Yet in the interest of moving on from this that has me interested. The play does not go in depth into the university's grieving process, and importantly to my lens here, student affairs role in it. One man interviewed states that he is openly gay, and almost left Laramie because of Matthew Shepard's death. But he met the man who is still his partner at Mathew Shepard's memorial service and the two of them still live in Laramie. He works in a non specified department of student affairs at the university. He called student affairs a safe cocoon and indicated that the rest of the town and the university itself is still not as accepting. This is the root of the discussion, this idea that nothing has changed.

In "10 years later" they discuss the 10 year coverage of the incident in the town's newspaper. An editorial in the paper stated that "Laramie is a town, not a project" and this attitude is reflected through out. Yet how do they move on from something that put them on the map in the worst way possible? What does a new college freshman do, when starting at a new college in a new town, when the only thing people ever know of their home town is this tragedy? The town is ready to move on, but have they healed?

So this brings me back to OSU. An article in the Barometer a few weeks ago stated that we were the only university in the state of Oregon doing this staged reading. While nothing I read indicated any kind of selection process for which theatres could take part in the staged readings, the article expressed disappointment that no other universities in Oregon took part. I'm inclined to think there was some kind of process. Surely more than 100 theatres all over the world, would want to take part in this event. Strictly as a play, the Laramie Project has a lot of prestige. The interview structure is interesting and the play itself is moving. So why are no more theatres involved? A part of me thinks that my alma mater, Puget Sound would have had a huge support for this play if they'd taken part. They didn't, for whatever reason.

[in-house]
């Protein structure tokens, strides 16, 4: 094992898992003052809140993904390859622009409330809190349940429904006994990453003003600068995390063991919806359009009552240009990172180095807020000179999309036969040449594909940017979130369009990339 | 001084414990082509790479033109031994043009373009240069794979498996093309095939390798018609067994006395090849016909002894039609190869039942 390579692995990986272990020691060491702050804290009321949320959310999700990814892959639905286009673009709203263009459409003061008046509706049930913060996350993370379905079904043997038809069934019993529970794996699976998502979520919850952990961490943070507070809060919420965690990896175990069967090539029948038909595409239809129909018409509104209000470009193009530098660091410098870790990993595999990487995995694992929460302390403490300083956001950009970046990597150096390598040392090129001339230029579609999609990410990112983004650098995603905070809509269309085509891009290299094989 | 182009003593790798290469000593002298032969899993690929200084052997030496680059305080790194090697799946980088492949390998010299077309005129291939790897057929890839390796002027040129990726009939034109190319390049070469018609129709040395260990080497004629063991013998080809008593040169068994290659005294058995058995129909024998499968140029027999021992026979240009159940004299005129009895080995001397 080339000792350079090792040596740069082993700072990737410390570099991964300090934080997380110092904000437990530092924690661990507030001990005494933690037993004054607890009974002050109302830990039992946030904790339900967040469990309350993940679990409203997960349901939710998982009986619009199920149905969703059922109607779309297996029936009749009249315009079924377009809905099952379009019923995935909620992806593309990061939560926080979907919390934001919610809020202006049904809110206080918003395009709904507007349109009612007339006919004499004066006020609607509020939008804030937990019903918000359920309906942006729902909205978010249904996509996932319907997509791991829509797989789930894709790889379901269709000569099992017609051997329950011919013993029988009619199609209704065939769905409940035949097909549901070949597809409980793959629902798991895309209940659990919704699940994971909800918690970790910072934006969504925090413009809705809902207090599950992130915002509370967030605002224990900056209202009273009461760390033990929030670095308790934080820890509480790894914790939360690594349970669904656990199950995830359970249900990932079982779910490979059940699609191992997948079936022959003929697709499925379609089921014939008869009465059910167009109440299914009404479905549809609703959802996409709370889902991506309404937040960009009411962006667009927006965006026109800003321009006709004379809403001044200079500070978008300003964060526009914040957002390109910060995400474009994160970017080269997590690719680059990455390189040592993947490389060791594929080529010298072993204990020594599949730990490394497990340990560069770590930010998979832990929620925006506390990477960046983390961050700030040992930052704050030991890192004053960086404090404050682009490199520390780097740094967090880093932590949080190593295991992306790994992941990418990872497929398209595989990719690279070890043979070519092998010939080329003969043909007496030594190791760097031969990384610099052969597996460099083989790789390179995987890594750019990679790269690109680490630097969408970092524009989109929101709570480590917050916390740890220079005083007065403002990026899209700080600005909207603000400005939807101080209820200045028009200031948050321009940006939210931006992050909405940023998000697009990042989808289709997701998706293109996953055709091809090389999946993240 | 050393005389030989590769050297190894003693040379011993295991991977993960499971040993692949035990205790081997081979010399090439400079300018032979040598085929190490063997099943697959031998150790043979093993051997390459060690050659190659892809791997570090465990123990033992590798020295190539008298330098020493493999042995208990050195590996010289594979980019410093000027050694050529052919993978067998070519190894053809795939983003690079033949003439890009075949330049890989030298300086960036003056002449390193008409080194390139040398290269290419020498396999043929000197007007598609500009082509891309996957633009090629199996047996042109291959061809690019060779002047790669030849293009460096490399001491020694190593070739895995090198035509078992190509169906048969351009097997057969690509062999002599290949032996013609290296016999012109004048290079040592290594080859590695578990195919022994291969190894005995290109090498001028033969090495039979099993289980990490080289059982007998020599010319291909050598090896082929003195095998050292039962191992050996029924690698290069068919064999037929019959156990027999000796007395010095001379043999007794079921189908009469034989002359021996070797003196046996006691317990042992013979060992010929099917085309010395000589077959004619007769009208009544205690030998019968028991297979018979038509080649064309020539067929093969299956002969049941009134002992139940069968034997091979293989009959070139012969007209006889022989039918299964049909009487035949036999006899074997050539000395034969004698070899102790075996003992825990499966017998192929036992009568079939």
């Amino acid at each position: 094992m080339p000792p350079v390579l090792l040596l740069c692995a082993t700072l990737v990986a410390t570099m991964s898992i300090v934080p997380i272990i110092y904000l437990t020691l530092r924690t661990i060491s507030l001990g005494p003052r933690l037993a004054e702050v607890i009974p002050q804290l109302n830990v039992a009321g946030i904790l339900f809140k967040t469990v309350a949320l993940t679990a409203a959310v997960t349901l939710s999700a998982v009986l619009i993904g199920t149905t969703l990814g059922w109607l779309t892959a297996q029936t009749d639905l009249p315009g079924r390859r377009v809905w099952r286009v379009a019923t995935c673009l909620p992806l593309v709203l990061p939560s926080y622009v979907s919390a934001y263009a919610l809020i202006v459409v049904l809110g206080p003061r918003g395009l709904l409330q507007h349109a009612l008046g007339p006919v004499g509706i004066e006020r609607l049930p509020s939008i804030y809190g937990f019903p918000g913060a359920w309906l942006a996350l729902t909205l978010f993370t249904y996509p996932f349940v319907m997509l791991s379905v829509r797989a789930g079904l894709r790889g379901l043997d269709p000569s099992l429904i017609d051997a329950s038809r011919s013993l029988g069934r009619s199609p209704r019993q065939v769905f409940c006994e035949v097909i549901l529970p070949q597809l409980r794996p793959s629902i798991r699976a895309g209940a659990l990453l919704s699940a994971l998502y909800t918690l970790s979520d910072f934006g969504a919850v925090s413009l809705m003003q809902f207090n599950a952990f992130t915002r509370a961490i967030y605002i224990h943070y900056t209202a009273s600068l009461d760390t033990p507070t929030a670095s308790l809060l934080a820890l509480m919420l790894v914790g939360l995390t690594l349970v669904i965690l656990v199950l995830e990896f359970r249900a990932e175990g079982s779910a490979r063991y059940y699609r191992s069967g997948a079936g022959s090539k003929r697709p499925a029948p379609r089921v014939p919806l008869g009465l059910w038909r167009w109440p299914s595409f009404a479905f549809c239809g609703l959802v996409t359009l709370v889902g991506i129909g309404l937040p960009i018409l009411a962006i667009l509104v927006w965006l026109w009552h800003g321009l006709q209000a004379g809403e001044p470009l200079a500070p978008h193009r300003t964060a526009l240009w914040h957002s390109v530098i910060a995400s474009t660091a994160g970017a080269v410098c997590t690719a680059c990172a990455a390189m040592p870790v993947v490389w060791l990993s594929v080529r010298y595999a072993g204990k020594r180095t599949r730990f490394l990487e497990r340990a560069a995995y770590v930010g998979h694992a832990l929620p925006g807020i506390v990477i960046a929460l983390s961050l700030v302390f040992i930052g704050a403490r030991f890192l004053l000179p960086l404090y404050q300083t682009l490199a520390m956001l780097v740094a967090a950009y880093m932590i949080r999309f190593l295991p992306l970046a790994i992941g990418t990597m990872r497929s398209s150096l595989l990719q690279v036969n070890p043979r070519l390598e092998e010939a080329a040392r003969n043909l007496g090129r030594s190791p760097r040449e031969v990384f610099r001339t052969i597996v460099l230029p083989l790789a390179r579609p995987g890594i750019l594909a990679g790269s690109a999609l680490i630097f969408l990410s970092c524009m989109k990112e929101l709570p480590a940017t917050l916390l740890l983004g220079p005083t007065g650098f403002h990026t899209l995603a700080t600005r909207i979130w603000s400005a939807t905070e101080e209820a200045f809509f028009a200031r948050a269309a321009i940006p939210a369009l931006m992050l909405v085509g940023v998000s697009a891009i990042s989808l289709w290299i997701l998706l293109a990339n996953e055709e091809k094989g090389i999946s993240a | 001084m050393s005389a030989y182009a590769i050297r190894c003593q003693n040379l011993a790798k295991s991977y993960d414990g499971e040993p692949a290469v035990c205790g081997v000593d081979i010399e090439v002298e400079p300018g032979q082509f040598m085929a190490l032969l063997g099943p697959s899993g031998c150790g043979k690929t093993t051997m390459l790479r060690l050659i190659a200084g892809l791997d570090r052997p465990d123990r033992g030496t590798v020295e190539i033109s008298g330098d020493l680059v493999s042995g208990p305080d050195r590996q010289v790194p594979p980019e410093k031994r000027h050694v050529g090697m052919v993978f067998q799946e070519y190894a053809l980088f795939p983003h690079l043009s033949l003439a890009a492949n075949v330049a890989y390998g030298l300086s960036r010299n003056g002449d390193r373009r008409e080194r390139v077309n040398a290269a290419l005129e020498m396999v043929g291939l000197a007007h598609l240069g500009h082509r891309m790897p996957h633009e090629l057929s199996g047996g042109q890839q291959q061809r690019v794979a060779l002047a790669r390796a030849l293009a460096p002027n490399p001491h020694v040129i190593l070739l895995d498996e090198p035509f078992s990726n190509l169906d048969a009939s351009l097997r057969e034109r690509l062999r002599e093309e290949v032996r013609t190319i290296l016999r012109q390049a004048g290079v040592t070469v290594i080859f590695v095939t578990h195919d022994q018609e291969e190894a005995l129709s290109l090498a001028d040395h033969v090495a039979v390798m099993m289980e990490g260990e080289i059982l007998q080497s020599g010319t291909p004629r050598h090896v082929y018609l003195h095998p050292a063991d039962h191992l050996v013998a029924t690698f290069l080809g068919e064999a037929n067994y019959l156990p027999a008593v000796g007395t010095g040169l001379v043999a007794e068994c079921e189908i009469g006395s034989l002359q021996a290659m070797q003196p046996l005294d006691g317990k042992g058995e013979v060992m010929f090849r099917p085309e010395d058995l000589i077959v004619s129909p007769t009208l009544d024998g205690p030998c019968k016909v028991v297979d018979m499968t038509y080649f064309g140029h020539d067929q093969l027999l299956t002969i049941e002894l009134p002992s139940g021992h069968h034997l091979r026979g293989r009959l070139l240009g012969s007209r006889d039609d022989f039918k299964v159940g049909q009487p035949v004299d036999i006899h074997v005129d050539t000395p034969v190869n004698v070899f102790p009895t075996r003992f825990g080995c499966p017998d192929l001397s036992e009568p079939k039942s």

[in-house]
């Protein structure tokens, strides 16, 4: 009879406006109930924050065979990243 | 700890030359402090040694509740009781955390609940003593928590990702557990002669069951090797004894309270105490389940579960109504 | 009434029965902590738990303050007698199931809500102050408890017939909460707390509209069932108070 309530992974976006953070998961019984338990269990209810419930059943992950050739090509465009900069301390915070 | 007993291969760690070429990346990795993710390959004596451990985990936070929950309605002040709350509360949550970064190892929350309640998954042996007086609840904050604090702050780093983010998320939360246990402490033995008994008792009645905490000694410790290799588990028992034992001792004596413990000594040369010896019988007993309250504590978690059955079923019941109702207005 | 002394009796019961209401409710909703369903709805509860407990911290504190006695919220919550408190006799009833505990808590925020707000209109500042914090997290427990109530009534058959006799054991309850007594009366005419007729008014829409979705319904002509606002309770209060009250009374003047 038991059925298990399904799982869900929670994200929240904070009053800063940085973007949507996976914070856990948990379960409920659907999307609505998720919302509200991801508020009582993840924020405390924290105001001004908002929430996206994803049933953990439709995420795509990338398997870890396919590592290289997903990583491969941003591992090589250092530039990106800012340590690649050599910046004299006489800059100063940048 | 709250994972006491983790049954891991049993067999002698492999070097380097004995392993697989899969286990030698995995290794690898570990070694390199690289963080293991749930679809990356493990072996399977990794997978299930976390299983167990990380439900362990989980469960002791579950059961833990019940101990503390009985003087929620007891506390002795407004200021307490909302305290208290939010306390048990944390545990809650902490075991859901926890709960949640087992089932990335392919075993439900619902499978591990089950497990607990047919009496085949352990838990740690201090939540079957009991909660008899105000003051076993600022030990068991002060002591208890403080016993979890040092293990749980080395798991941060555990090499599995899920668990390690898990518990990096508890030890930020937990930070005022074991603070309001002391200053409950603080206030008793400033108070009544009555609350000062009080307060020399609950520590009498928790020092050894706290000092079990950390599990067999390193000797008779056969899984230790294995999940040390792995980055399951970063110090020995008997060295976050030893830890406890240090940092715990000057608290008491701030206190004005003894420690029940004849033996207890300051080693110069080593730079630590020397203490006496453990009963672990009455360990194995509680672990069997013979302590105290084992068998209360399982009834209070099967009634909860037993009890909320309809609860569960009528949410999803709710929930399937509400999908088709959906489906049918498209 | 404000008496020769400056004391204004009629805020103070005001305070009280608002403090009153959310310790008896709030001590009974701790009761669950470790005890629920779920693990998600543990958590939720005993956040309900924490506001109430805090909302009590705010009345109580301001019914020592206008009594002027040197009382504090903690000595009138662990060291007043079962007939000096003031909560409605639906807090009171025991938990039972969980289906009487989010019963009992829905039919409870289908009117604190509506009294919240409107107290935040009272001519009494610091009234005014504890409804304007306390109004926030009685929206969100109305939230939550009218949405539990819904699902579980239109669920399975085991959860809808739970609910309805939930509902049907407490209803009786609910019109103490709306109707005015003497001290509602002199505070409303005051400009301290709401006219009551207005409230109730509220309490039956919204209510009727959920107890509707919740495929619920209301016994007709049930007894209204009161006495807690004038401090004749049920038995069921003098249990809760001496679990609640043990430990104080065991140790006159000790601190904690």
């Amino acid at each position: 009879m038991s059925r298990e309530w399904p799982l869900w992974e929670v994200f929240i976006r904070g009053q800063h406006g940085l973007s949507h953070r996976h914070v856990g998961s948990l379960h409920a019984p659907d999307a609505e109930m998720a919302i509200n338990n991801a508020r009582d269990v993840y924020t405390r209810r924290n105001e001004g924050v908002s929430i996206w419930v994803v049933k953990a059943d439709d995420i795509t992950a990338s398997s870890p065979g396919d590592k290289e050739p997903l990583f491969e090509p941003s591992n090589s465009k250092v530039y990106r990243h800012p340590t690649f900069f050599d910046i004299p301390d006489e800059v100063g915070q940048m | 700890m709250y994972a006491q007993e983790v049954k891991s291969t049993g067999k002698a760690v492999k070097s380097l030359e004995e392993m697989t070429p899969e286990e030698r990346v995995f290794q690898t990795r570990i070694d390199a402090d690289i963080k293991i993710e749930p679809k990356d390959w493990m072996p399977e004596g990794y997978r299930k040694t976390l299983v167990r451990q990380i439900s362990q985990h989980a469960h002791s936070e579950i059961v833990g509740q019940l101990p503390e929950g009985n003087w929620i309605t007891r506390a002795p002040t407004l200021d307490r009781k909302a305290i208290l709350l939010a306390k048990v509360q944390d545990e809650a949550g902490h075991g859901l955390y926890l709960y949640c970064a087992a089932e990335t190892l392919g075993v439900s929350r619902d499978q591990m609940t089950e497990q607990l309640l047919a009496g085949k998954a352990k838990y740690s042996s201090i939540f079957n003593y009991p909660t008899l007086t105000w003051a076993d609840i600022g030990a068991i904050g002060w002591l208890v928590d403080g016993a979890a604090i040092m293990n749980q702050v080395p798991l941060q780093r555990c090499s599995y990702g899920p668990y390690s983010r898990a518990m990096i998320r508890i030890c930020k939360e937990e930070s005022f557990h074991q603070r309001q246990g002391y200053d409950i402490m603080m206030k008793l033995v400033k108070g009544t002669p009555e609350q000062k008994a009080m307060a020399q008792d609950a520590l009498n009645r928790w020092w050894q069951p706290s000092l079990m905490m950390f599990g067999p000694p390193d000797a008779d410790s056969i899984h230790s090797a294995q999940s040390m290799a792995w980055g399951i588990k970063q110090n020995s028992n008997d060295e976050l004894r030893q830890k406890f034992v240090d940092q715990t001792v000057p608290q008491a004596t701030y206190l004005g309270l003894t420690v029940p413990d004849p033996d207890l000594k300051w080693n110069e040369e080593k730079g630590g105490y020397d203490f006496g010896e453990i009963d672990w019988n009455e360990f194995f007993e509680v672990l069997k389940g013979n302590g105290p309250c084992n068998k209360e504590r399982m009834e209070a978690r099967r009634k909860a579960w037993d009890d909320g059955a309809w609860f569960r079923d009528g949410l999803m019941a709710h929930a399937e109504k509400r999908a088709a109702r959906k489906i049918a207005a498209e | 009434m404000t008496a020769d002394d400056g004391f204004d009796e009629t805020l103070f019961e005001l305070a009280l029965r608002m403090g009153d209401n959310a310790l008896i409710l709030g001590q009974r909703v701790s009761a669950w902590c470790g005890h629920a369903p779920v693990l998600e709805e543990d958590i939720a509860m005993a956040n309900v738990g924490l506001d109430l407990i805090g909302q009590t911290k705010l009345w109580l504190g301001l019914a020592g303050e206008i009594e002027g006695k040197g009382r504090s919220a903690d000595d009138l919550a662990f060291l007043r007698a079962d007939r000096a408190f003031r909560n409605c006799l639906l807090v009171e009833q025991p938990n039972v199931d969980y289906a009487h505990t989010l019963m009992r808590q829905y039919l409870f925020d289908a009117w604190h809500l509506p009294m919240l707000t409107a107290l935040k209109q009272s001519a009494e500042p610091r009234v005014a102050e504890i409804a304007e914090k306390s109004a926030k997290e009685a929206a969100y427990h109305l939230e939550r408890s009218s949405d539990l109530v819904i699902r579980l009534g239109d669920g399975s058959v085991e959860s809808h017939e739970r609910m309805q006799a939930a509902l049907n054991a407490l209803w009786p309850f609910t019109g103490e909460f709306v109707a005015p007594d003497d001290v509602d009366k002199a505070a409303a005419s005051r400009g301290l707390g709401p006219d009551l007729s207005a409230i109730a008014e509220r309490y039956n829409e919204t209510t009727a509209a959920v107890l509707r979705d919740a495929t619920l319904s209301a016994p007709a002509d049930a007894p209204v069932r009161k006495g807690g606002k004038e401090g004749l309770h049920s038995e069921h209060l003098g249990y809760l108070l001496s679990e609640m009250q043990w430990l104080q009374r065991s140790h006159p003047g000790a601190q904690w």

The main stage theatre that this happened in at OSU holds 360 people. It was 95 percent full; I was disappointed that there were not more students or faculty or staff or community members interested. Maybe it wasn't well publicized. But maybe people don't remember what happened. Without the play, I wouldn't know. I was 12 years old 11 years ago; I had no idea when it happened. If I hadn't had a chance to see the Laramie Project when I was in college I might have had no interested in seeing this follow up to it. Most of the students at OSU may not have any idea who Matthew Shepard was or what the importance of the Laramie Project is. But is this good and natural, or is it cause for concern?

Maybe it's just that we as a nation are ready to move on. I'm just worried that we are moving on because we don't want to dwell on tragedy, or that we don't remember. I wish that we were moving on because we have recovered, and healed. Laramie just happens to be the place this happened, and this university could be any university. This is why I am concerned that this event didn't get more attention. How can we move on from a tragedy we haven't recognized? Laramie could be any town and that is part of the tragedy of it.